Window Prices in Canada: Everything You Didn’t Know But Should
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If you are thinking about undergoing a window replacement project, at some point you’ll have to get window prices from your local window companies.
The big question: How much does it cost to replace a window in Canada?
The final price you pay for new windows will depend on three factors: the type of installation required to replace the window, the window style you choose, and the size of your new windows. We’ll go over some of the main concepts and ideas you should have in mind when budgeting for a potential window replacement project and getting some assessments. Keep in mind there are often options to do things for cheaper, but in reality the condition of your existing windows and the health of the frame and wall that surround them should dictate whether to replace your windows, what installation is best suitable to make them efficient, and how long your new windows will last before you need to replace them again.
Check out this video for some quick tips on how to price your new windows:
Should you repair or replace your old windows?
On paper a window repair is fractionally cheaper than the cost of a replacement. For this reason homeowners are usually more inclined to repair their windows first. But this can sometimes be compared to trying to stop a leaky hose with a band-aid. Keep in mind, no matter the problem with your windows, a good way to determine whether they should be repaired is to try and figure out what condition the frame is in.
For example, one day you see a crack in the glass in one of your windows. This may be a result of a pebble, or some hail, or even pressure loss in the sealed unit. Naturally the inclination is to just get a new glass pane. But what if the window is fairly old and you notice the frames are coming apart, or maybe have some water damage or even signs of rotting or mold. Even though the more immediate problem is the glass crack, in this case you should consider a replacement first and foremost. Yes, repairing the window will be cheaper in the short term, but if there are already clear signs of deterioration in the frame of that window, you are more likely going to have to replace it within a few years anyways and that glass repair is just going to be wasted money.
Similarly, if you are thinking of replacing your windows in stages, see which window frames are in the worst condition and consider getting those done first. If the frames are still in good condition it is possible to replace just the glass and improve the window’s efficiency while insuring it keeps wind and moisture out of the structure.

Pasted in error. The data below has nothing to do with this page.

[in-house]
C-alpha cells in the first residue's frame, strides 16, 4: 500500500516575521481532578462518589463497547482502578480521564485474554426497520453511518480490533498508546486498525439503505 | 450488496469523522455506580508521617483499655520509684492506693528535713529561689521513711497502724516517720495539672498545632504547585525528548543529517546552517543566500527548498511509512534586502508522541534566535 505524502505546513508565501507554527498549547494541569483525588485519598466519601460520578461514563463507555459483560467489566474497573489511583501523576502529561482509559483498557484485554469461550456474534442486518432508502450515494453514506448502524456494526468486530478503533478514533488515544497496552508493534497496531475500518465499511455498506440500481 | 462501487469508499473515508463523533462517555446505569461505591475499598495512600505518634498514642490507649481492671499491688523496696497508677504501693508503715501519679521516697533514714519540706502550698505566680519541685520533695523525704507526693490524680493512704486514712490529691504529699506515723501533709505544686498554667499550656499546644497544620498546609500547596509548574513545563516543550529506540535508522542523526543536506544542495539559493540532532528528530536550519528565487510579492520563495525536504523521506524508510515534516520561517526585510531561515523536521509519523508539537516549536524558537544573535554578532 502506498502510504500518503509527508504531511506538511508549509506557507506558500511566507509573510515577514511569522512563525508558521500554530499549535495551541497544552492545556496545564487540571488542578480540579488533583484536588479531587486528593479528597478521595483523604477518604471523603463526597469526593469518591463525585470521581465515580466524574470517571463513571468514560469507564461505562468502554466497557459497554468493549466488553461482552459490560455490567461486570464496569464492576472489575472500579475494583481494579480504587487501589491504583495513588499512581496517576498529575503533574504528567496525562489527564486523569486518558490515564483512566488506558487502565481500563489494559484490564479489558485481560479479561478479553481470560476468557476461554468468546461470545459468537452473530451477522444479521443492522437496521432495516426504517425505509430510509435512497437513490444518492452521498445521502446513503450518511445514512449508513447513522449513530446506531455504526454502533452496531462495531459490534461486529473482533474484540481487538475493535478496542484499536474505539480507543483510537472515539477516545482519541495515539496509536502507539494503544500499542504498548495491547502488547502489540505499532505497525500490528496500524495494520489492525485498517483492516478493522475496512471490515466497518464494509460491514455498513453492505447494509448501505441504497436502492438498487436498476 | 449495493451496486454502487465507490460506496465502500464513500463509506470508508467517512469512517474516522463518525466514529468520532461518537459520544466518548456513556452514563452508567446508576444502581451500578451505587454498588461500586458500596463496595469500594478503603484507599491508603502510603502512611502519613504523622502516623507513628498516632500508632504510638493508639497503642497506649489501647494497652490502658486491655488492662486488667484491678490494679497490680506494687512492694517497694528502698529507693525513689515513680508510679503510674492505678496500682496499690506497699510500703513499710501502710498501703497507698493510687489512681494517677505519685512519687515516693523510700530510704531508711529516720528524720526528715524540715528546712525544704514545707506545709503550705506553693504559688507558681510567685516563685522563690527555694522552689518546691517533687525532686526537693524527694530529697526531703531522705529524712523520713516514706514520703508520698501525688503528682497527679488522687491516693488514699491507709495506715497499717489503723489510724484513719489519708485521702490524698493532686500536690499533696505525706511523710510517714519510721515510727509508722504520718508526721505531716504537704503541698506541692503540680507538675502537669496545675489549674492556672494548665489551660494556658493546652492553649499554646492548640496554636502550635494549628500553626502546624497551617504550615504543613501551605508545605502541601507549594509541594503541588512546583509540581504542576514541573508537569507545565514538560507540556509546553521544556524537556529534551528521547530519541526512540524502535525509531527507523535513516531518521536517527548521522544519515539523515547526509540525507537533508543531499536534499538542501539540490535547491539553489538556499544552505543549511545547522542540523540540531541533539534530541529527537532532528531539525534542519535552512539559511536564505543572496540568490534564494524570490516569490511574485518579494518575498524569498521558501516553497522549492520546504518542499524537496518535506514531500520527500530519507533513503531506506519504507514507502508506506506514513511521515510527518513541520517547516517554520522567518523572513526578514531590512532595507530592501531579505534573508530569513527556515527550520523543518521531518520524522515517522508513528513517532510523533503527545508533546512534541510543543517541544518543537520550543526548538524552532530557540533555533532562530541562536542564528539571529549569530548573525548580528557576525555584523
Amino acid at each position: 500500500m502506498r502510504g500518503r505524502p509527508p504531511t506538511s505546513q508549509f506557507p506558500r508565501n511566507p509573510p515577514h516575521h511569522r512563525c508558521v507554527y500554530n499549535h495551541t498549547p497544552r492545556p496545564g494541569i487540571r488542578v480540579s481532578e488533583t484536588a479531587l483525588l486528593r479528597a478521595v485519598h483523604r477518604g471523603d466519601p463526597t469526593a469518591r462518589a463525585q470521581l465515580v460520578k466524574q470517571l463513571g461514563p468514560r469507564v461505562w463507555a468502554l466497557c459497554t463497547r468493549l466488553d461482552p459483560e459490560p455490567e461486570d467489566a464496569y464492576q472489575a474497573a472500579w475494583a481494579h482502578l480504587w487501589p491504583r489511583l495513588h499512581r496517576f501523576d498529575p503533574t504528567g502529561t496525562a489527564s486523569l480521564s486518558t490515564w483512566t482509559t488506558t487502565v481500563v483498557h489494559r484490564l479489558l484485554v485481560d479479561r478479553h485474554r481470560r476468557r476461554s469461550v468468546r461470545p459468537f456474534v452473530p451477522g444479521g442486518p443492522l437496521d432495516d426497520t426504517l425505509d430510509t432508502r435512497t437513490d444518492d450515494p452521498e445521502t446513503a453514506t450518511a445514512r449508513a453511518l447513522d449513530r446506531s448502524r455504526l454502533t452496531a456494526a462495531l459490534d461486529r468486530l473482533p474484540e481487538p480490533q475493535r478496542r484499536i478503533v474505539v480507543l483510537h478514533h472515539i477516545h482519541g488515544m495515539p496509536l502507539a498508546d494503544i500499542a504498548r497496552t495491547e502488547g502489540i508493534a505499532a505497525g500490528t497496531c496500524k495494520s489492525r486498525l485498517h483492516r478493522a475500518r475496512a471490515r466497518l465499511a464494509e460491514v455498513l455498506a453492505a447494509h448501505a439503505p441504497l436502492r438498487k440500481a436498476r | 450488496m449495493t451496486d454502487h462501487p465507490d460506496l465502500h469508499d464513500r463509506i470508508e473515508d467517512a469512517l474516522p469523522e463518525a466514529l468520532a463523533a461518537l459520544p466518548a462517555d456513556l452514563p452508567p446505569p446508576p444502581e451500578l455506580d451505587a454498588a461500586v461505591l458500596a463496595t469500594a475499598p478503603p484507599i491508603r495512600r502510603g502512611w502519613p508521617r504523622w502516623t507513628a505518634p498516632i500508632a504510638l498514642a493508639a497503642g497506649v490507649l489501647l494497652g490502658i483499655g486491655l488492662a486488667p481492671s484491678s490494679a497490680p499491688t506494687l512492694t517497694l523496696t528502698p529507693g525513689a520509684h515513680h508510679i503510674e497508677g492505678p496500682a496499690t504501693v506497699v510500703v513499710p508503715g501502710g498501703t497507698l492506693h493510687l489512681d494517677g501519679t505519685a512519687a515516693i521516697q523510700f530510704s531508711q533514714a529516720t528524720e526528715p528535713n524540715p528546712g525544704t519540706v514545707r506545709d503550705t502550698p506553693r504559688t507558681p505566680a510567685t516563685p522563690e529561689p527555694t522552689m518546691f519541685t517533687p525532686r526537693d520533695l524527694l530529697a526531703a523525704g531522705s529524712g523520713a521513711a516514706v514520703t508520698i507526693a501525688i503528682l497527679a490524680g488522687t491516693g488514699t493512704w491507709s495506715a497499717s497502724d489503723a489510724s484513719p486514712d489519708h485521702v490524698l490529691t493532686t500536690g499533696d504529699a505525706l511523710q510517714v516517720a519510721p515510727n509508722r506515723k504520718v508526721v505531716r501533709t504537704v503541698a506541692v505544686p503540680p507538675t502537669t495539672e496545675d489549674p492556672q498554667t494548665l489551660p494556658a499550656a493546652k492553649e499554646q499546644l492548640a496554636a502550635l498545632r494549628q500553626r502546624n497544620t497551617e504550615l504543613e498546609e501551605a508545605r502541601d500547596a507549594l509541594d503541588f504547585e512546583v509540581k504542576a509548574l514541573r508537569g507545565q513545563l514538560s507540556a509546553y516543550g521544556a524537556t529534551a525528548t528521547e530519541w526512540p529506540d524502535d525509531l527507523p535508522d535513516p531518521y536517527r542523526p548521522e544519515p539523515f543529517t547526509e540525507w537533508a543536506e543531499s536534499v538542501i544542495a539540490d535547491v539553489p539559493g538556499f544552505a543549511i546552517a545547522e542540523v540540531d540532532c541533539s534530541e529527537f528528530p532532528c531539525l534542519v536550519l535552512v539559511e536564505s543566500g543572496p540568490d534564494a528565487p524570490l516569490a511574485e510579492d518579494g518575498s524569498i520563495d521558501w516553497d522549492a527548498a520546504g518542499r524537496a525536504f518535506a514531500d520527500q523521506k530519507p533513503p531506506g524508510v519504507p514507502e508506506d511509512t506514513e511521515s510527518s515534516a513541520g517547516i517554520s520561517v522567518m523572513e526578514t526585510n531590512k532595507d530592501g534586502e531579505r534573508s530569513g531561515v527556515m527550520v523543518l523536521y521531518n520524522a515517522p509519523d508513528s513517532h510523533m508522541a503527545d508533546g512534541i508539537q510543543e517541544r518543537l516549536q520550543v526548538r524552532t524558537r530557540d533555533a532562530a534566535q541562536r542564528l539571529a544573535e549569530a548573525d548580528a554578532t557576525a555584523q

Familiarize yourself with different window parts in this short video:
How installation affects the final cost of a window replacement
As we mentioned, installation is an important factor in the final price of your replacement windows. There are two main ways existing windows get replaced today: a retrofit, or a full-frame replacement.
In a retrofit installation the old window sashes are taken out, but the original window frame remains intact. This type of installation is recommended only for windows where there is no frame damage due to moisture. This type of window replacement is perfect for newer windows or ones with quality wooden frames.
In a full-frame (tearout) replacement, the window frame gets removed down to the studs surrounding the opening. The installers then address any moisture problems in the studs, and replace any rotten or damaged wood surrounding the opening. The new window is installed with new frames, jambs, brickmoulds and vinyl trim.
Because a full-frame window replacement is more thorough, and requires more labour and material, full-frame installations cost 15-20% more than retrofit window replacements.
Learn more about the difference between full-frame and retrofit window installation.
Interior window finish cost
Another important thing to consider is what kind of interior finish you envision on your new windows. With retrofit installations the existing trim is usually left untouched. This is great for maintaining the existing consistent look of all the windows in your house. With full-frame replacement the old trim is removed. Most vinyl windows come standard with white vinyl trim. This can create a great modern look if you are replacing all the windows in your house at once. If you are however more into the natural wooden look, or simply want to match new windows to the existing ones, it is possible to get custom trim as part of your window installation. Custom trim is usually manufactured from MDF or higher quality oak or maple wood. Wood trim can cost 40-60% more than vinyl casings.
Exterior window finish cost
There are two common solutions for exterior finishes on windows. Exterior finishes usually imply the area where the window meets the wall. Traditionally, windows have been finished with a wooden brickmould that is then covered by aluminum capping. Advancements in vinyl window technology mean that modern windows come with a vinyl brickmould that is measured to sit snuggly against the wall and created continuous protection from water penetration. Aluminum capping is not as good as vinyl brickmoulds because it can still allow for water penetration and absorption into the frame of the window. Capping is also a lot more labour intensive, time consuming, and generally more difficult to make look as neat as a continuous brickmould.
For this reason window installation with aluminum capping usually costs 5-10% less than installation with vinyl brickmould.
Window Prices by Style
There are two main types of window styles: crank and slider. Crank windows such as casement and awnings are more efficient, and better performing than sliding and hung windows. That’s because cranks utilize compression seal technology: the seal evenly fills the space between sash and frame making the unit airtight and efficient when the window is closed. Instead of compression seals, slider windows rely on weatherstripping to fill the gap between sash and frame. Weatherstripping is not as efficient as compression seals, and a slider window overall is less efficient than a crank one. Because of the additional efficiency and operational features, crank windows can cost 15-20% more than slider windows.